From the Anthology 

Pandemic Writing

“Anxiety is the handmaiden of creativity," wrote T.S. Eliot. To help make productive use of our self-isolation and social distancing, Lit Cleveland is offering free writing challenges each week via our newsletter. The following piece is a response to the Negative Definition prompt.

Pandemic Negative Definition

by Trudy Hutchinson

Lena watched for uneven surfaces as she crossed the street to the sidewalk. With each measured step,  Lena wondered at the changes in her experience of the morning walk. She felt oddly grateful. She wondered if she should feel guilty about how easily she was able to adapt to the restrictions imposed by the pandemic. Did she welcome the restrictions? No. “Welcome” was too strong a word, wasn’t it?

Last week Lena’s walk to the corner was a contest against toned athletes who knew the rules and to whom she  ceded her presumed advantage of seniority. Lena recalled the spike of alarm she felt when a single sound suddenly rose above the normal drone of traffic.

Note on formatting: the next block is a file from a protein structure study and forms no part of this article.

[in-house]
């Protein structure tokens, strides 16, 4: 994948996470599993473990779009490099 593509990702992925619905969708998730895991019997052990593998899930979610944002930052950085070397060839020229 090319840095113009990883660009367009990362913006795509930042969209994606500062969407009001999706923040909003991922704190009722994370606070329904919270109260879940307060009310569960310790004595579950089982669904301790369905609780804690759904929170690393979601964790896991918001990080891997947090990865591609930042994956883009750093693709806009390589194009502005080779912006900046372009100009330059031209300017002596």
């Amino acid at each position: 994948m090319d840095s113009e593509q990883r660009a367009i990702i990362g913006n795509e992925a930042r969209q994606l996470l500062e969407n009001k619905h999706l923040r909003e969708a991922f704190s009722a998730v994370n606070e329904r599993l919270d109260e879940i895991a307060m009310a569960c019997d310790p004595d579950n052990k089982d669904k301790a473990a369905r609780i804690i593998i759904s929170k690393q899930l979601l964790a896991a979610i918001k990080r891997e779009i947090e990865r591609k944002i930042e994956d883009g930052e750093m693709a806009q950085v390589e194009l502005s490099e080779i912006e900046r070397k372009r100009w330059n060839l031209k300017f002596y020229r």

Lena stepped through the doorway and realized that a week ago service at the coffee shop was assured only when requested with an audible voice and an assertive movement.  Back then it was understood that Lena’s advanced age was incompatible with a compelling “to do” list.  Back then, the imperative of urgency outranked courtesy.

A simple walk can be a metaphor for life, can’t it?  And life during the pandemic is not like lifelast week when strangers were obstacles and eye contact was suspicious. Yet even in the distant world of a week ago, personal encounters were safer if they were done electronically. Lena smiled at the irony. What remains unchanged is the danger of the outstretched hand.